I wrote a post about it on my new blog if your interested!


  5. Nate


    Thanks, Daniel! I’m glad this post got your fired up! 🙂

    I just checked out your post and I’m glad to see that you’re going to be moving forward with your authority site. I think you’ll do well adding that much content.

    Best of luck!


  6. bryan


    Spencer, thanks for the post, i have the issue, when i sit in from of my computer i end up burning the entire night with non-related readings and videos. I really need to start scheduling myself 30mins to an hour of just working on my sites. but then again i am still just testing and not taking it serious. non the less, very inspirational when i consider going full-time eventually

  7. Vin



    You lay out some very important points here. I think most people who aren’t able to make it to full time suffer from the hobbyist mindset.

    It really is important to take a step back and find ways to increase the size of the business in order to be successful. Just because you’re busting your ass 24/7 working IN your business, does not mean that you doing yourself any favors.

    There needs to be a plan laid out. Goals need to be set. The business needs to grow incrementally and continue to grow until goals are met.

    • Nate



      You hit the nail on the head. Determining your goals and putting together a plan to reach them is what will drive the strategies you need to scale your business to meet those.

      For anyone with aspirations of reaching full-time income numbers, adapting the mentality of working “on” the business early in the game is critical. That’s not to say you can’t continue working “in” the areas you enjoy to a certain degree (which for me is writing content), but to scale up an online publishing business, you need to get comfortable managing the processes and re-investing your earnings into the outsourcing to grow.


  8. Lewis LaLanne

    Lewis LaLanne

    Challenge #1 is HUGE. It could be said that if this isn’t handled, failure is inevitable. I look at it from the angle, not of managing time, but rather managing yourself. Managing your tendencies and bad habits that keep you from doing what needs to be done.

    For instance, working full blast for the 2 hours you’ve set aside rather than working for 45 minutes and getting distracted by surfing, chatting, and texting for the other 75 minutes.

    And then when you do sit down to work we always have to be conscious of the fact that all activity isn’t created equal. The key when you have limited time is to make sure you’re doing the 20% of the activities that bring you 80% of your results. And what makes this tough is when it’s not the pretty stuff like having conversations on Facebook but rather is writing an auto-responder campaign that could fall flat on it’s butt feeling rejected.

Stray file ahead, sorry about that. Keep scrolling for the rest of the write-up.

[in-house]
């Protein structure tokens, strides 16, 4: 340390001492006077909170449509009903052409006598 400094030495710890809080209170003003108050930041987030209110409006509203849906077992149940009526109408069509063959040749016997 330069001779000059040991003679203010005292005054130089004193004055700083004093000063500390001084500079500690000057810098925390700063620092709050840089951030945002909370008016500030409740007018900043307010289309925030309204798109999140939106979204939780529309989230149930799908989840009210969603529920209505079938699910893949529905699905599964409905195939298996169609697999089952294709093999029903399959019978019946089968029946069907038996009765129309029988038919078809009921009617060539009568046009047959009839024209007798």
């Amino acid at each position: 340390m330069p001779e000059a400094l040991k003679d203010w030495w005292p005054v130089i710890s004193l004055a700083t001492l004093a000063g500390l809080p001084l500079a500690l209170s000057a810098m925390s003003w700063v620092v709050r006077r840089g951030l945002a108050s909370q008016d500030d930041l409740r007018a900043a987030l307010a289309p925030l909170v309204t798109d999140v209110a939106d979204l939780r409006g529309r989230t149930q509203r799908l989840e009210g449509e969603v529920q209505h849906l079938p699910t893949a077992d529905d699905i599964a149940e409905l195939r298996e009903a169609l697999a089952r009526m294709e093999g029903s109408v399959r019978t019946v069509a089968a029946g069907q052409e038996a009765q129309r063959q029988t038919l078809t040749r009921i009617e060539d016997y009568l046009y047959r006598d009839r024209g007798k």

You’ve done a marvelous job of addressing these challenges Nate and if someone can find a partner to help them and take some of the load off, this process can move along far faster. Especially if your partner compliments your weaknesses. 🙂

    • Nate


      Thanks, Lewis. You bring up great points.

      One of the biggest keys to my productivity has been breaking those “bad habits” and sitting down to work on very specific tasks without distraction. Those tasks are evaluated the day before and sorted by priority (in Omnifocus) and the next day’s “work time” is dedicated strictly to those tasks which will move a project forward. Emails, social media, and other information streams wait until later in the day.

      Additionally, you’re spot on regarding the types of tasks that we have to work on as full-time internet marketers. As much as I enjoy creating written content, infographics, video training, and podcasts, a large part of my time has to be spent managing other aspects of the process which are responsible for putting food on my table. As you stated, it’s not always the sexy stuff that drives traffic.

  9. Sunil l Expedited Wealth Building

    Sunil l Expedited Wealth Building

    Nate – very true. it’s easy to get distracted and thus important to have a pre-determined schedule and more importantly to stick to it. outsourcing though is the single biggest reason I have been able to expedite success